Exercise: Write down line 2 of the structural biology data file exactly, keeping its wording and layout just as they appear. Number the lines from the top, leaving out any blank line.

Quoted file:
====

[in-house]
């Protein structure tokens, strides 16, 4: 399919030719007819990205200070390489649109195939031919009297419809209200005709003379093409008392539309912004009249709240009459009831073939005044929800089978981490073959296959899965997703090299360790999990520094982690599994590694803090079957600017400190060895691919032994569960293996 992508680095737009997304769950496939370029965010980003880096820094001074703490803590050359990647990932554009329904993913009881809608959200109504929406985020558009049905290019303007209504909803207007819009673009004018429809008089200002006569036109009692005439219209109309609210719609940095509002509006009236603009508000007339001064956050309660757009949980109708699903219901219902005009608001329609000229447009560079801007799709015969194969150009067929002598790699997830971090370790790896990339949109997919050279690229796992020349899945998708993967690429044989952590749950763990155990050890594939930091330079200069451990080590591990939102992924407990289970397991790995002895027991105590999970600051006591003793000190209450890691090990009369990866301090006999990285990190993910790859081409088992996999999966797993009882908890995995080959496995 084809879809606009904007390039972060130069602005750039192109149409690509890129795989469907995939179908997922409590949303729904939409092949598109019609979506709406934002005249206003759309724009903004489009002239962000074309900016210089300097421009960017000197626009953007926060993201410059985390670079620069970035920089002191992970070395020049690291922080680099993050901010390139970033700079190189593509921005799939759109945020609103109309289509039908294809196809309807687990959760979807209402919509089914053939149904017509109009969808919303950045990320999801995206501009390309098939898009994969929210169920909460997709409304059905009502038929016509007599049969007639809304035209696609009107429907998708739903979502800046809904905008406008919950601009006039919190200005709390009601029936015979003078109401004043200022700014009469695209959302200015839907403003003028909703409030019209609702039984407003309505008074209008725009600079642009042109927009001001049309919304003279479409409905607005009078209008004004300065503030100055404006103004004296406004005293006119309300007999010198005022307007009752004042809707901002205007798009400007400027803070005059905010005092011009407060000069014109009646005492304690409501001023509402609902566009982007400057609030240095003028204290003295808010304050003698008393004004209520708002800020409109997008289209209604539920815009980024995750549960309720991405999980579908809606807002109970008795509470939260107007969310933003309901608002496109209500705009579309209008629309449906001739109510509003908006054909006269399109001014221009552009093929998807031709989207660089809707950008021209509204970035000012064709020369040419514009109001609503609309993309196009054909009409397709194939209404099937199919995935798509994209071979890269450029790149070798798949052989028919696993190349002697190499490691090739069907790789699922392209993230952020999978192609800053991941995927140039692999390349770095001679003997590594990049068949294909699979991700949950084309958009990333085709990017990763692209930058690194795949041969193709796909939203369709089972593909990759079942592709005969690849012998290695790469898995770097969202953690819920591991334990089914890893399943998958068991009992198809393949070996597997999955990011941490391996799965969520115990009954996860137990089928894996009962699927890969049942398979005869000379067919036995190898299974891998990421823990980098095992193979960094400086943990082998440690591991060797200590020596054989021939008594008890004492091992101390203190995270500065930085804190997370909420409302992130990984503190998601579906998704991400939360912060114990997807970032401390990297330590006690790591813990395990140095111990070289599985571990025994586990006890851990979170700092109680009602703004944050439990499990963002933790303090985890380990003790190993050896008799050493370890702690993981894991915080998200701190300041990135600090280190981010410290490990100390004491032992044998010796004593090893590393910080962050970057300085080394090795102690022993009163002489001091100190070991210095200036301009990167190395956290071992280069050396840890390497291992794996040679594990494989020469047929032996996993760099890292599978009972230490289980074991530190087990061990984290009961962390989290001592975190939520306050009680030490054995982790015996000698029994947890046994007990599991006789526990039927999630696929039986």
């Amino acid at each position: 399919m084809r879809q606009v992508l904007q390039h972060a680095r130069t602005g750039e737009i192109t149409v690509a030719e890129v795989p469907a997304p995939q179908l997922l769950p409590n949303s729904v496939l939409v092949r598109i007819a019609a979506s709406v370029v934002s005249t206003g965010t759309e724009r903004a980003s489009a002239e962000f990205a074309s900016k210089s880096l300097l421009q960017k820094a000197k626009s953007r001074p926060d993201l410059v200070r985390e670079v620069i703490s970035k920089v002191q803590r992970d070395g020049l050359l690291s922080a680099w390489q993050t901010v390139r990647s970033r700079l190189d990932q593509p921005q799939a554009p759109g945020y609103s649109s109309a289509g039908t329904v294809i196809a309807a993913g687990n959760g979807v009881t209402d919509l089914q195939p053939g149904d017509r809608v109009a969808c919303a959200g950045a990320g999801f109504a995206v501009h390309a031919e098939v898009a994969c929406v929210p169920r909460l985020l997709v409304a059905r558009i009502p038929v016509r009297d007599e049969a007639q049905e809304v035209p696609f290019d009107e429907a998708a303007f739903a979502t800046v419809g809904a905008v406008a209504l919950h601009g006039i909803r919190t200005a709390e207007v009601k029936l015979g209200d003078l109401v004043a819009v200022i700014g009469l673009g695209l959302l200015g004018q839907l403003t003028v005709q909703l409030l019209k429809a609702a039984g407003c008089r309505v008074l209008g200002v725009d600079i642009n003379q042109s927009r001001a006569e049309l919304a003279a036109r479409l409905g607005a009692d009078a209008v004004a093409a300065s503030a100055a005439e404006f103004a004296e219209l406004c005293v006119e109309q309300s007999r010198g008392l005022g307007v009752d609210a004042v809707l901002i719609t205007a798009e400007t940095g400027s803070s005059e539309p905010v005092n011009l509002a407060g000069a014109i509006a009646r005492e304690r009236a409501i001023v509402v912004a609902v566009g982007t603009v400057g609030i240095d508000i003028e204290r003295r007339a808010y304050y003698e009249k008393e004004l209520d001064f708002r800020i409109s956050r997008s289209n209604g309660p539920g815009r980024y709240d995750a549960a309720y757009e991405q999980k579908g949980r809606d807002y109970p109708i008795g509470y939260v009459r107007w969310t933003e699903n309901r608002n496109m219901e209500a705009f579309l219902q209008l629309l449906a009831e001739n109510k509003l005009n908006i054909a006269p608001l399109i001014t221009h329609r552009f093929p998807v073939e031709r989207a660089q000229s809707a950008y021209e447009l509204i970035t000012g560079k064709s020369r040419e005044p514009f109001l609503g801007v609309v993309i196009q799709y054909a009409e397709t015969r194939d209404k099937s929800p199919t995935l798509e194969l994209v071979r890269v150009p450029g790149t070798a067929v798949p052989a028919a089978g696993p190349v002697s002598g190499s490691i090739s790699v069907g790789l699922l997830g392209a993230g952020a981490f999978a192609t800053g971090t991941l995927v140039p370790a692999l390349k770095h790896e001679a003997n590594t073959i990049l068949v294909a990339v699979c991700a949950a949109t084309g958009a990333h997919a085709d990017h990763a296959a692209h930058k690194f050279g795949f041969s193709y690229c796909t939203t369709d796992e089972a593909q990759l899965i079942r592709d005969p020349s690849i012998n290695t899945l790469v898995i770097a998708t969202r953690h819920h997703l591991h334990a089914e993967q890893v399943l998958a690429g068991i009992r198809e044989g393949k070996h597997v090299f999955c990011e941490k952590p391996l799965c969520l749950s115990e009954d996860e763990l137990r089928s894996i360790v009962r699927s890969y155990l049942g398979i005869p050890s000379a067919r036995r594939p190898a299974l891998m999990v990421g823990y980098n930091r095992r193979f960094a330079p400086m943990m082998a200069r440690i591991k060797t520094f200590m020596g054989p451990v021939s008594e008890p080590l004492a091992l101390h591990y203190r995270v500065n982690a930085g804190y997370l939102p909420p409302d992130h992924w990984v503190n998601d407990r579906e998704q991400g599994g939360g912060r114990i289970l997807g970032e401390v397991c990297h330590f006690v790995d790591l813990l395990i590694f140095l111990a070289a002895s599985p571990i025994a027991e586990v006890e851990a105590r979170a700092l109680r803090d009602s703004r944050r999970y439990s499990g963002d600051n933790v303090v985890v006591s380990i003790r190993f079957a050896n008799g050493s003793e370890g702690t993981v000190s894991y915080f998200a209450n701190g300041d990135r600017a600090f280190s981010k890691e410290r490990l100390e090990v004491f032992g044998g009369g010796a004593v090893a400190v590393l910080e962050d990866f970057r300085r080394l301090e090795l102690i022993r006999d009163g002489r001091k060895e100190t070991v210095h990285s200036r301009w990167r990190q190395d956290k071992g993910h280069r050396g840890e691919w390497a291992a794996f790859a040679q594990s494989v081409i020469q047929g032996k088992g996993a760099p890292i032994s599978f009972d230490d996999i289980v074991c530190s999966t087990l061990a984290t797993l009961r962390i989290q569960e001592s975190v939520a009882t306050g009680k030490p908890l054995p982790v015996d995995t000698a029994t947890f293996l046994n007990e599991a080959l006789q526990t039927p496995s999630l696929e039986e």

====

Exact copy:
């Protein structure tokens, strides 16, 4: 399919030719007819990205200070390489649109195939031919009297419809209200005709003379093409008392539309912004009249709240009459009831073939005044929800089978981490073959296959899965997703090299360790999990520094982690599994590694803090079957600017400190060895691919032994569960293996 992508680095737009997304769950496939370029965010980003880096820094001074703490803590050359990647990932554009329904993913009881809608959200109504929406985020558009049905290019303007209504909803207007819009673009004018429809008089200002006569036109009692005439219209109309609210719609940095509002509006009236603009508000007339001064956050309660757009949980109708699903219901219902005009608001329609000229447009560079801007799709015969194969150009067929002598790699997830971090370790790896990339949109997919050279690229796992020349899945998708993967690429044989952590749950763990155990050890594939930091330079200069451990080590591990939102992924407990289970397991790995002895027991105590999970600051006591003793000190209450890691090990009369990866301090006999990285990190993910790859081409088992996999999966797993009882908890995995080959496995 084809879809606009904007390039972060130069602005750039192109149409690509890129795989469907995939179908997922409590949303729904939409092949598109019609979506709406934002005249206003759309724009903004489009002239962000074309900016210089300097421009960017000197626009953007926060993201410059985390670079620069970035920089002191992970070395020049690291922080680099993050901010390139970033700079190189593509921005799939759109945020609103109309289509039908294809196809309807687990959760979807209402919509089914053939149904017509109009969808919303950045990320999801995206501009390309098939898009994969929210169920909460997709409304059905009502038929016509007599049969007639809304035209696609009107429907998708739903979502800046809904905008406008919950601009006039919190200005709390009601029936015979003078109401004043200022700014009469695209959302200015839907403003003028909703409030019209609702039984407003309505008074209008725009600079642009042109927009001001049309919304003279479409409905607005009078209008004004300065503030100055404006103004004296406004005293006119309300007999010198005022307007009752004042809707901002205007798009400007400027803070005059905010005092011009407060000069014109009646005492304690409501001023509402609902566009982007400057609030240095003028204290003295808010304050003698008393004004209520708002800020409109997008289209209604539920815009980024995750549960309720991405999980579908809606807002109970008795509470939260107007969310933003309901608002496109209500705009579309209008629309449906001739109510509003908006054909006269399109001014221009552009093929998807031709989207660089809707950008021209509204970035000012064709020369040419514009109001609503609309993309196009054909009409397709194939209404099937199919995935798509994209071979890269450029790149070798798949052989028919696993190349002697190499490691090739069907790789699922392209993230952020999978192609800053991941995927140039692999390349770095001679003997590594990049068949294909699979991700949950084309958009990333085709990017990763692209930058690194795949041969193709796909939203369709089972593909990759079942592709005969690849012998290695790469898995770097969202953690819920591991334990089914890893399943998958068991009992198809393949070996597997999955990011941490391996799965969520115990009954996860137990089928894996009962699927890969049942398979005869000379067919036995190898299974891998990421823990980098095992193979960094400086943990082998440690591991060797200590020596054989021939008594008890004492091992101390203190995270500065930085804190997370909420409302992130990984503190998601579906998704991400939360912060114990997807970032401390990297330590006690790591813990395990140095111990070289599985571990025994586990006890851990979170700092109680009602703004944050439990499990963002933790303090985890380990003790190993050896008799050493370890702690993981894991915080998200701190300041990135600090280190981010410290490990100390004491032992044998010796004593090893590393910080962050970057300085080394090795102690022993009163002489001091100190070991210095200036301009990167190395956290071992280069050396840890390497291992794996040679594990494989020469047929032996996993760099890292599978009972230490289980074991530190087990061990984290009961962390989290001592975190939520306050009680030490054995982790015996000698029994947890046994007990599991006789526990039927999630696929039986």